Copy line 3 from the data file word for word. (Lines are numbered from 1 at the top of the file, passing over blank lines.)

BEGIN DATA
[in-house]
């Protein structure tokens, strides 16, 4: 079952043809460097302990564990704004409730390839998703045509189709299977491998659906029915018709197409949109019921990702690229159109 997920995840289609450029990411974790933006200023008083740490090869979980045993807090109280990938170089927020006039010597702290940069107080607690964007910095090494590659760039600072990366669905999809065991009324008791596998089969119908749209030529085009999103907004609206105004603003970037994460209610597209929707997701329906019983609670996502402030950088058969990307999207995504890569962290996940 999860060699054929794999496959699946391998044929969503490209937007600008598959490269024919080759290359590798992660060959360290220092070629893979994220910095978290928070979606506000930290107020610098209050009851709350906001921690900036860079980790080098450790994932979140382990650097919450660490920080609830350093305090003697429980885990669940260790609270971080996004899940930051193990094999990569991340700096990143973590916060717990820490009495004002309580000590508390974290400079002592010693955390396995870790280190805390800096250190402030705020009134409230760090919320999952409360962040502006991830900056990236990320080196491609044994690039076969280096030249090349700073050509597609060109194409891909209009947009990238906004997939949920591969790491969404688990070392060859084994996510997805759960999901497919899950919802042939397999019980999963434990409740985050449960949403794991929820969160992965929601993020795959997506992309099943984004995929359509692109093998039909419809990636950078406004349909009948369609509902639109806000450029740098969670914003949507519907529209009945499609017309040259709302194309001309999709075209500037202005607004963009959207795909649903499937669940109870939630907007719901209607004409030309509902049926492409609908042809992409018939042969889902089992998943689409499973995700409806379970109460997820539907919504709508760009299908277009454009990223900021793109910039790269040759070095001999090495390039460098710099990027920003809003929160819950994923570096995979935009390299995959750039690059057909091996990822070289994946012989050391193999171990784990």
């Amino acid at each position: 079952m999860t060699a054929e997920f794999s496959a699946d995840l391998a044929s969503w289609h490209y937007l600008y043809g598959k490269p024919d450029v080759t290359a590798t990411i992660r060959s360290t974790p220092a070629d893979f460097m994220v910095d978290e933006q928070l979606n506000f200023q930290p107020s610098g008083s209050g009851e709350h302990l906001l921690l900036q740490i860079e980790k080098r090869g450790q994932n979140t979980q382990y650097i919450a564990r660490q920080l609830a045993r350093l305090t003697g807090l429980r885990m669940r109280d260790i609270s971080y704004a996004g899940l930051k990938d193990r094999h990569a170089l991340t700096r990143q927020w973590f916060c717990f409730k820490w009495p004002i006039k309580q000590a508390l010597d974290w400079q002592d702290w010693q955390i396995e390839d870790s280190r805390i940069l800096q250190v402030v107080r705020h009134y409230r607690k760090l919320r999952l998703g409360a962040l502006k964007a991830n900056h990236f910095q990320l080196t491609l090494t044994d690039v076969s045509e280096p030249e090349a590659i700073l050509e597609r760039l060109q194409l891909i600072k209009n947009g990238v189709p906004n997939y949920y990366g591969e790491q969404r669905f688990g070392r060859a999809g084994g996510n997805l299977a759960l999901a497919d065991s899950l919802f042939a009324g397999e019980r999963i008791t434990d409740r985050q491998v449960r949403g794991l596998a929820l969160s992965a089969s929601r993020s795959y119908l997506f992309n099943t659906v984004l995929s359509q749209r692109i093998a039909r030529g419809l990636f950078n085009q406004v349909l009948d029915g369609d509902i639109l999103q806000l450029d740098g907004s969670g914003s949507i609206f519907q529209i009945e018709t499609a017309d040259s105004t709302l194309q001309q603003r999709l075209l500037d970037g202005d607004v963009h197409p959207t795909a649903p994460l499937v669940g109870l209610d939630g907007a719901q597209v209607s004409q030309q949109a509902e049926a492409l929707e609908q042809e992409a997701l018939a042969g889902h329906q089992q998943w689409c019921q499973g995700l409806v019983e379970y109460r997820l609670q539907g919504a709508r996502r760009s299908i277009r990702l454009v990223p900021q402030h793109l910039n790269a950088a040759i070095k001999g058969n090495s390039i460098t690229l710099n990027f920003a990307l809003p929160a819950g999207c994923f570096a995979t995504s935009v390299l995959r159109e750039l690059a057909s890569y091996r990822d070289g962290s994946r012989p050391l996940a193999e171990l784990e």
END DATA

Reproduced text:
């Amino acid at each position: 079952m999860t060699a054929e997920f794999s496959a699946d995840l391998a044929s969503w289609h490209y937007l600008y043809g598959k490269p024919d450029v080759t290359a590798t990411i992660r060959s360290t974790p220092a070629d893979f460097m994220v910095d978290e933006q928070l979606n506000f200023q930290p107020s610098g008083s209050g009851e709350h302990l906001l921690l900036q740490i860079e980790k080098r090869g450790q994932n979140t979980q382990y650097i919450a564990r660490q920080l609830a045993r350093l305090t003697g807090l429980r885990m669940r109280d260790i609270s971080y704004a996004g899940l930051k990938d193990r094999h990569a170089l991340t700096r990143q927020w973590f916060c717990f409730k820490w009495p004002i006039k309580q000590a508390l010597d974290w400079q002592d702290w010693q955390i396995e390839d870790s280190r805390i940069l800096q250190v402030v107080r705020h009134y409230r607690k760090l919320r999952l998703g409360a962040l502006k964007a991830n900056h990236f910095q990320l080196t491609l090494t044994d690039v076969s045509e280096p030249e090349a590659i700073l050509e597609r760039l060109q194409l891909i600072k209009n947009g990238v189709p906004n997939y949920y990366g591969e790491q969404r669905f688990g070392r060859a999809g084994g996510n997805l299977a759960l999901a497919d065991s899950l919802f042939a009324g397999e019980r999963i008791t434990d409740r985050q491998v449960r949403g794991l596998a929820l969160s992965a089969s929601r993020s795959y119908l997506f992309n099943t659906v984004l995929s359509q749209r692109i093998a039909r030529g419809l990636f950078n085009q406004v349909l009948d029915g369609d509902i639109l999103q806000l450029d740098g907004s969670g914003s949507i609206f519907q529209i009945e018709t499609a017309d040259s105004t709302l194309q001309q603003r999709l075209l500037d970037g202005d607004v963009h197409p959207t795909a649903p994460l499937v669940g109870l209610d939630g907007a719901q597209v209607s004409q030309q949109a509902e049926a492409l929707e609908q042809e992409a997701l018939a042969g889902h329906q089992q998943w689409c019921q499973g995700l409806v019983e379970y109460r997820l609670q539907g919504a709508r996502r760009s299908i277009r990702l454009v990223p900021q402030h793109l910039n790269a950088a040759i070095k001999g058969n090495s390039i460098t690229l710099n990027f920003a990307l809003p929160a819950g999207c994923f570096a995979t995504s935009v390299l995959r159109e750039l690059a057909s890569y091996r990822d070289g962290s994946r012989p050391l996940a193999e171990l784990e």